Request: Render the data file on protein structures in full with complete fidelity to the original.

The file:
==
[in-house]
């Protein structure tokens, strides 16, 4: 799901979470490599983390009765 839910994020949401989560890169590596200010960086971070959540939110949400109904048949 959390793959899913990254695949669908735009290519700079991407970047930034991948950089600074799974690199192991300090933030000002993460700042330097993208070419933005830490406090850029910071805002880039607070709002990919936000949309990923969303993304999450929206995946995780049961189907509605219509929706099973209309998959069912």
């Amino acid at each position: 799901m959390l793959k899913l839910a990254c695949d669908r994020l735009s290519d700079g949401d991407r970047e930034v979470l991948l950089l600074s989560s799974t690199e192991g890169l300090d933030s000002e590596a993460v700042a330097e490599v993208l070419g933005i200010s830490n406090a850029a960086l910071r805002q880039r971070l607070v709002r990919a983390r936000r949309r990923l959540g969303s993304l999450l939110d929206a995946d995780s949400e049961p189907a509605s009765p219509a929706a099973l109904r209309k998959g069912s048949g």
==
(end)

[in-house]
């Protein structure tokens, strides 16, 4: 799901979470490599983390009765 839910994020949401989560890169590596200010960086971070959540939110949400109904048949 959390793959899913990254695949669908735009290519700079991407970047930034991948950089600074799974690199192991300090933030000002993460700042330097993208070419933005830490406090850029910071805002880039607070709002990919936000949309990923969303993304999450929206995946995780049961189907509605219509929706099973209309998959069912």
């Amino acid at each position: 799901m959390l793959k899913l839910a990254c695949d669908r994020l735009s290519d700079g949401d991407r970047e930034v979470l991948l950089l600074s989560s799974t690199e192991g890169l300090d933030s000002e590596a993460v700042a330097e490599v993208l070419g933005i200010s830490n406090a850029a960086l910071r805002q880039r971070l607070v709002r990919a983390r936000r949309r990923l959540g969303s993304l999450l939110d929206a995946d995780s949400e049961p189907a509605s009765p219509a929706a099973l109904r209309k998959g069912s048949g």